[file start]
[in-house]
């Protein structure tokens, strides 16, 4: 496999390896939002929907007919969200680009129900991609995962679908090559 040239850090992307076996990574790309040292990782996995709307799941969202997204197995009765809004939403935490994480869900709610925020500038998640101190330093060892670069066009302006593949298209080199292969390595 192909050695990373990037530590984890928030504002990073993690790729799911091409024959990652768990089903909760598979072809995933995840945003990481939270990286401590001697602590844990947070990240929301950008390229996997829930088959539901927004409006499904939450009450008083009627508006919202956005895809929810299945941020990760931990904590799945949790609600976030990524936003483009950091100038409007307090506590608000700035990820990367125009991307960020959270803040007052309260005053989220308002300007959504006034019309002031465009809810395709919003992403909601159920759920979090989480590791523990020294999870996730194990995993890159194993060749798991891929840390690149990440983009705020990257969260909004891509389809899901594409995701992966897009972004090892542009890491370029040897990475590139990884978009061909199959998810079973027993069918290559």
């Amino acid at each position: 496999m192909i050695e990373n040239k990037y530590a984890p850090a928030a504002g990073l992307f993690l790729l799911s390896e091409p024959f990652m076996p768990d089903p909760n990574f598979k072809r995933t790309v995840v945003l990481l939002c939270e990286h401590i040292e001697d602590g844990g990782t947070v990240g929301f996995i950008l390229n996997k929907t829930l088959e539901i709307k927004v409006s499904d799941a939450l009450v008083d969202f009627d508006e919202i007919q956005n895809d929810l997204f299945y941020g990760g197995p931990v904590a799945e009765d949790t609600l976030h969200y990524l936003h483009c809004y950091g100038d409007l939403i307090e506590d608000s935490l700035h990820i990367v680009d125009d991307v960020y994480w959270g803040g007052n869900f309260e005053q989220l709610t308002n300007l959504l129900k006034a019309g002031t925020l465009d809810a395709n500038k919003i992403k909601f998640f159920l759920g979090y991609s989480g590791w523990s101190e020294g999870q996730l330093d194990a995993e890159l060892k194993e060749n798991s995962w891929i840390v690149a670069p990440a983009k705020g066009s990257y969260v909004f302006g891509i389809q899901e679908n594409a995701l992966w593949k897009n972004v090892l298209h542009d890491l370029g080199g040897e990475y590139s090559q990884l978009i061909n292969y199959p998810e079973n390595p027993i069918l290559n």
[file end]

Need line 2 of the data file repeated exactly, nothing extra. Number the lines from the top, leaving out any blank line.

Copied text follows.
């Protein structure tokens, strides 16, 4: 496999390896939002929907007919969200680009129900991609995962679908090559 040239850090992307076996990574790309040292990782996995709307799941969202997204197995009765809004939403935490994480869900709610925020500038998640101190330093060892670069066009302006593949298209080199292969390595 192909050695990373990037530590984890928030504002990073993690790729799911091409024959990652768990089903909760598979072809995933995840945003990481939270990286401590001697602590844990947070990240929301950008390229996997829930088959539901927004409006499904939450009450008083009627508006919202956005895809929810299945941020990760931990904590799945949790609600976030990524936003483009950091100038409007307090506590608000700035990820990367125009991307960020959270803040007052309260005053989220308002300007959504006034019309002031465009809810395709919003992403909601159920759920979090989480590791523990020294999870996730194990995993890159194993060749798991891929840390690149990440983009705020990257969260909004891509389809899901594409995701992966897009972004090892542009890491370029040897990475590139990884978009061909199959998810079973027993069918290559």